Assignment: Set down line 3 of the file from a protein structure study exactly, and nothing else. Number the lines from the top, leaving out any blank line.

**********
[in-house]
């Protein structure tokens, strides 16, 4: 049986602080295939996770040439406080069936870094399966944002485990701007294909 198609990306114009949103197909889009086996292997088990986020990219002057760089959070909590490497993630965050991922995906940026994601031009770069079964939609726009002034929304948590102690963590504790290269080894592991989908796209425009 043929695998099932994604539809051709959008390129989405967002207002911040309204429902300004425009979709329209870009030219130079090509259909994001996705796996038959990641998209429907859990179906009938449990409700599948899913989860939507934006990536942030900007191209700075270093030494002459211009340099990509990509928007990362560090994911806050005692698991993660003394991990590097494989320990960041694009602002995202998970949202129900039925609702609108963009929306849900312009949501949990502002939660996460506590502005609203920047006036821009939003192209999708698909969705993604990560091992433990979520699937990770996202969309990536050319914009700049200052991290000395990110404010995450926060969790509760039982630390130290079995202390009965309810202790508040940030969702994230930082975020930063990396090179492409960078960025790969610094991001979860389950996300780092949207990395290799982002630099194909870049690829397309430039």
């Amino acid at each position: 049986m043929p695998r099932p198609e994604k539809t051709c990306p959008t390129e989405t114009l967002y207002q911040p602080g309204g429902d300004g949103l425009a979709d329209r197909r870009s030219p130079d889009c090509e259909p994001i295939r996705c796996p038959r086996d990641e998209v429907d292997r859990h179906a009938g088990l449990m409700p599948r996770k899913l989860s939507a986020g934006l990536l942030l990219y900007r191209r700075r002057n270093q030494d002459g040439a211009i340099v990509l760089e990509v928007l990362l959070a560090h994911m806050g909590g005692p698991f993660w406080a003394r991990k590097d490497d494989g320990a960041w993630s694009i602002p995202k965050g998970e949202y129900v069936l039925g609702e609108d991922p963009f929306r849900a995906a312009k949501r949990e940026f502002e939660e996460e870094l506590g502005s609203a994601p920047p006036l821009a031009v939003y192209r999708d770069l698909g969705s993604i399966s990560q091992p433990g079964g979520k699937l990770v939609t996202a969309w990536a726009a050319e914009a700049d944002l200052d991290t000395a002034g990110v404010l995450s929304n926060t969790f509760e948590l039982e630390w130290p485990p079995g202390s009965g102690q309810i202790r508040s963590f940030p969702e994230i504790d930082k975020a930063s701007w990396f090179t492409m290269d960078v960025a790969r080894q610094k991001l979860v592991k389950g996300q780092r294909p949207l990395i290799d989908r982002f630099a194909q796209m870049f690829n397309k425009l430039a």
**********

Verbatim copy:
């Amino acid at each position: 049986m043929p695998r099932p198609e994604k539809t051709c990306p959008t390129e989405t114009l967002y207002q911040p602080g309204g429902d300004g949103l425009a979709d329209r197909r870009s030219p130079d889009c090509e259909p994001i295939r996705c796996p038959r086996d990641e998209v429907d292997r859990h179906a009938g088990l449990m409700p599948r996770k899913l989860s939507a986020g934006l990536l942030l990219y900007r191209r700075r002057n270093q030494d002459g040439a211009i340099v990509l760089e990509v928007l990362l959070a560090h994911m806050g909590g005692p698991f993660w406080a003394r991990k590097d490497d494989g320990a960041w993630s694009i602002p995202k965050g998970e949202y129900v069936l039925g609702e609108d991922p963009f929306r849900a995906a312009k949501r949990e940026f502002e939660e996460e870094l506590g502005s609203a994601p920047p006036l821009a031009v939003y192209r999708d770069l698909g969705s993604i399966s990560q091992p433990g079964g979520k699937l990770v939609t996202a969309w990536a726009a050319e914009a700049d944002l200052d991290t000395a002034g990110v404010l995450s929304n926060t969790f509760e948590l039982e630390w130290p485990p079995g202390s009965g102690q309810i202790r508040s963590f940030p969702e994230i504790d930082k975020a930063s701007w990396f090179t492409m290269d960078v960025a790969r080894q610094k991001l979860v592991k389950g996300q780092r294909p949207l990395i290799d989908r982002f630099a194909q796209m870049f690829n397309k425009l430039a």